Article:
“That’s all you heard was firing, constant firing — firing and firing and firing,” said Bridges, who is a scan coordinator at Tops Friendly Markets.
“People were scattering around the place, they was screaming, crying, yelling, talking about, ‘There’s a shooter in the store.'”
Bridges tried to keep the crowd quiet because the shots were getting closer to food displays that were near them, he told CNN.
“I just wanted to make sure I kept the customers and my other three coworkers very safe. So, even if I would have died, it would have been, you know, me dying protecting them,” he said.
He is slated to appear in court Thursday for a felony hearing, during which a judge will determine if there’s sufficient evidence to continue jailing him on that charge. The judge is expected to hear from the defense and prosecutors, who may present new evidence.
Authorities are investigating the shooting as a hate crime and an act of racially motivated violent extremism. Of the 13 victims shot, 11 were Black.
Online posts created by Gendron on the chat app Discord showed the suspected shooter had targeted that neighborhood because of its majority Black population. The store’s ZIP code, 14208, is 78% Black, according to the Census Bureau’s 2020 American Community Survey.
Taking cover in a milk cooler
Lamont Thomas and his 8-year-old daughter Londin were looking for cake mix for mother Julie Harwell’s birthday when they heard the first shots. Harwell was on another side of the store as the shooting unfolded.
Thomas and his daughter followed an employee to the milk cooler section of the store and hid there as they waited for the gunshots to stop, Thomas told CNN’s Don Lemon on Wednesday night.
“And then as the gunman was still shooting, he attempted to actually shoot through the coolers, but the bullets never penetrated,” Thomas said. “We could see the milk he shot through … leaking out,” adding he was relieved when the bullets didn’t reach them.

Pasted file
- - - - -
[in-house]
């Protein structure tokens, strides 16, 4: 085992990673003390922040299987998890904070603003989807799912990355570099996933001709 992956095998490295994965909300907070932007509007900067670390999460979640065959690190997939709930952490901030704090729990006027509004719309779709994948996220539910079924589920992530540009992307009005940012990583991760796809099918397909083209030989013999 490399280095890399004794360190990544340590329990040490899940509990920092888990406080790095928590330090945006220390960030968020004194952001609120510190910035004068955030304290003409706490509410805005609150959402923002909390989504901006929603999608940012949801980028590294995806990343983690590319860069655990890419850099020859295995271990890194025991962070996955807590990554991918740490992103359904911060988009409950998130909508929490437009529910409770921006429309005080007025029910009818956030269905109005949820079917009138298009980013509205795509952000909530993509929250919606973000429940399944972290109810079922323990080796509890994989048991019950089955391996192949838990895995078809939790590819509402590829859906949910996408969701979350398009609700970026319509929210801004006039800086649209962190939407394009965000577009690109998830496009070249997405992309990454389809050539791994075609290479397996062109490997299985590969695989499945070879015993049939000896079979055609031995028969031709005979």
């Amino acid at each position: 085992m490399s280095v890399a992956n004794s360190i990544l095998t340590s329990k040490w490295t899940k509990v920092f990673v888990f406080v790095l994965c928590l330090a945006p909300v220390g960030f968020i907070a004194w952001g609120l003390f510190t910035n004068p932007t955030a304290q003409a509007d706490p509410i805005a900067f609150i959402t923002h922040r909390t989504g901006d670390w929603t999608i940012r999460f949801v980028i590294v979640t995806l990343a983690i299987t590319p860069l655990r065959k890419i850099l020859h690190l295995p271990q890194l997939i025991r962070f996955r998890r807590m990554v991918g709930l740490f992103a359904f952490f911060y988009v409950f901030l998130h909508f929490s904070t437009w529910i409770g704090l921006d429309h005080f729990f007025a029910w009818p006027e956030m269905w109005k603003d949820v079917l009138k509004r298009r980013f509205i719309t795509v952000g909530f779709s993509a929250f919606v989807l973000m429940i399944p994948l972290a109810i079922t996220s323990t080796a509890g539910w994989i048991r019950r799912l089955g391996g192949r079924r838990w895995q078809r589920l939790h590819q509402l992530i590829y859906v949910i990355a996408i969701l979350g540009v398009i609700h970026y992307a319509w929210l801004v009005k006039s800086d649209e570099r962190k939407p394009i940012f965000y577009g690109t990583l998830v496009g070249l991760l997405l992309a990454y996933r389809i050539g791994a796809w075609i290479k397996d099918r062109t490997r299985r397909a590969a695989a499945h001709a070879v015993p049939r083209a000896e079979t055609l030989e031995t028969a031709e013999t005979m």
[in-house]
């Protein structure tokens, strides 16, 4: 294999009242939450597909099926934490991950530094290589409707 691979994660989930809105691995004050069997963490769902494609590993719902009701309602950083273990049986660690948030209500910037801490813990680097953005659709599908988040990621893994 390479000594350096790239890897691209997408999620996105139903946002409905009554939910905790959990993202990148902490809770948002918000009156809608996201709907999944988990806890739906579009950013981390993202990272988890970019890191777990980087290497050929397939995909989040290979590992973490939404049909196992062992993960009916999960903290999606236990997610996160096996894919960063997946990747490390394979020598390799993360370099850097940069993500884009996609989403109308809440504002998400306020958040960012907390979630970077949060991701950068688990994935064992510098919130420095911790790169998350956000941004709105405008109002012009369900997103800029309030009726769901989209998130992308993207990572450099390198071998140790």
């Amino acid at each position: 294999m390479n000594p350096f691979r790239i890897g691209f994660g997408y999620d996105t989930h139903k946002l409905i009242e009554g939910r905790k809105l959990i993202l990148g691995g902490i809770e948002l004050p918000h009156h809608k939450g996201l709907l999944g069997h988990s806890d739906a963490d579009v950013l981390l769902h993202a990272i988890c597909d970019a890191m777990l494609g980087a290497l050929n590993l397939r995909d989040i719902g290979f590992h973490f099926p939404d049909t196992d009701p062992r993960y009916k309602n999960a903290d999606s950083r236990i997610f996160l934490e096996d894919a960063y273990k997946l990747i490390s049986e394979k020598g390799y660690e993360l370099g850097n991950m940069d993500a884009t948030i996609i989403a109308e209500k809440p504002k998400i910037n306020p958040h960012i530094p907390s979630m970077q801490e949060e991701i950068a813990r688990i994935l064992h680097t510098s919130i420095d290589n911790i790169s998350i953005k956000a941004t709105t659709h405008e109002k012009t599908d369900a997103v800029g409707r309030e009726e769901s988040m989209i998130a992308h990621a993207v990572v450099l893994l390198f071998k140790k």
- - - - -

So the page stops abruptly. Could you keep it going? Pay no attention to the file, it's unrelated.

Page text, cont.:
Thomas shielded his daughter’s body with his, he said, and put his hand over her mouth to keep her quiet. Londin said she wasn’t scared for herself and was thinking about her mother as her father tried to calm her down.
Across the supermarket, Harwell “couldn’t even process or think twice about what my next move would be,” she said.
“It was like the … scariest moment of my life because I never thought something like that would ever happen in Buffalo or anywhere else. I know it happens, but we just thought never in our city,” she said.
At one point, Harwell was a few feet away from the shooter. “That’s when it got real to me because I didn’t know what was going on still until I saw him (the shooter). It was surreal,” she said.
“It bothers me to even get a little bit close to where it happened because it brings back so many memories, and none of them I want to remember, or the mental state of paranoia or just having anxiety now, and it is just hard to be there,” Harwell said.
Governor, others take steps following shooting
Officials are also reviewing a 180-page racist document they say was written by Gendron and posted online shortly before the shooting. In it, the suspect confesses to the attack and described himself as a fascist, a White supremacist and an anti-Semite.
In June, Gendron showed a warning sign of violence when he made a school project about murder-suicides when he was a student at Susquehanna Valley Central High School in Conklin, New York, officials said.
Police were called to the school, and he was taken for a mental health evaluation and later released. At the time, police didn’t seek a “red flag” order of protection against Gendron.
The Red Flag Law, also known as the extreme risk protection order law, is designed to prevent anyone who shows signs of being a threat to themselves or others from purchasing a firearm, New York’s website states.
But because the evaluation was not an involuntary commitment, it did not prevent the suspected shooter from purchasing or possessing a gun under federal law, said New York State Police spokesperson Beau Duffy.
Since the shooting, Gov. Kathy Hochul has proposed a gun laws package, as well as other changes to law enforcement protocol when a person shows they may be harmful to themselves or others.
On Wednesday, Hochul said she would sign an executive order requiring state police to file an “extreme risk order of protection” under the red flag law when they believe that an individual is a threat to himself, herself or others.
The gun laws package would aim to close loopholes around specific types of guns that fall outside current regulations, including high-powered, concealable guns and those that can be modified to hold high-capacity magazines, she said.
The proposed legislation would remedy “just one of those enormous loopholes that you can drive a truck through,” she said.
CNN’s Shimon Prokupecz, Kimberly Berryman, Liam Reilly, Mark Morales and Kristina Sgueglia contributed to this report.